These are more than causal, reciprocal relationships: people who maintain their cognitive abilities will tend more to develop educational activities than those who do not maintain them and, reciprocally, this type of educational experiences can contribute to maintaining a relatively stable level of functioning. intellectual.

On the other hand, in recent years there is a growing interest in the study of plasticity and how cognitive training methods can maintain or even improve cognitive abilities; Thus, several studies have been done to analyze to what extent the intellectual functioning of the elderly can be improved and intervention programs have been developed for this purpose.

Memory and normal aging

Until now, we have referred to general cognitive changes associated with the aging process. Among these changes, however, those that frequently generate a greater number of complaints and daily problems among the elderly are those related to the loss of their memory.

This has meant that in recent years an increasing number of investigations and publications have been developed that deal, from different perspectives, with the relationship between aging and the functioning of memory processes.

In these investigations, the normal and the pathological are usually understood as two extremes of a continuum in which it is difficult to establish a dividing line. We could say that decanted towards one of the extremes of this continuum would be dementia-related disorders and, in particular, with Alzheimer disease, while on the opposite side would be the normal changes linked to the aging process. The latter would be non-pathological changes that the elderly would experience and that would be part of the set of normal changes that may appear at this stage of life.

At the end of the fifties, Kral, a Canadian doctor, described what he called beningn senescent forgetfulness (forgetful senile benign) to observe the memory changes experienced by the elderly of a Montreal residence.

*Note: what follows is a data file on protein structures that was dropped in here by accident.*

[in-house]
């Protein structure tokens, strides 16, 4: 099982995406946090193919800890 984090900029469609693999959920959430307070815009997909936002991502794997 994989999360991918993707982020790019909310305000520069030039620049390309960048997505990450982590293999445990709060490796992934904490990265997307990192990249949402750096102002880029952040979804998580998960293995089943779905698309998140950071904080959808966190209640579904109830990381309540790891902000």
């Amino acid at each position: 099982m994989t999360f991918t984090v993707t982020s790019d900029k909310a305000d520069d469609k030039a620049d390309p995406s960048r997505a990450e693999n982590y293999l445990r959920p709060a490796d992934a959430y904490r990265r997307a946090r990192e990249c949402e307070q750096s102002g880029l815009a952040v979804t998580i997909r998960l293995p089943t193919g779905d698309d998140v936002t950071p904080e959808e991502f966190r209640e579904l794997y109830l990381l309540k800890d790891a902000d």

Kral characterized this syndrome as the difficulty in remembering names or dates referred to the past and that previously recovered without difficulty. He considered that it was a non-progressive disorder and that it was clearly distinguished from "malignant" forgetfulness (dementia) by its low mortality rate after a six-year follow-up of the elderly who presented it.

Since then, a large number of investigations carried out in the following decades have been confirming that, indeed, a decline in memory may appear in healthy elderly people during the last decades of their life.

Now, just like not all cognitive functions evolve in the same way during old age, nor do all memory systems experience the same changes.

Various researches carried out both in the laboratory and in everyday contexts have tried to analyze how different memory systems and subsystems evolve during the last decades of life.

Changes in cognitive functions do not follow a uniform pattern: neither occur in the same way in all subjects, nor in the same subject in all functions.


Cognitive changes that occur during old age should not be considered, from the beginning, irreversible.

Memory can manifest a series of changes during old age that would be part of the normal aging process.

In addition, it has been shown that the elderly only show difficulties in retention when it comes to visual stimuli.

The most important problems appear when they must retain the information while handling it.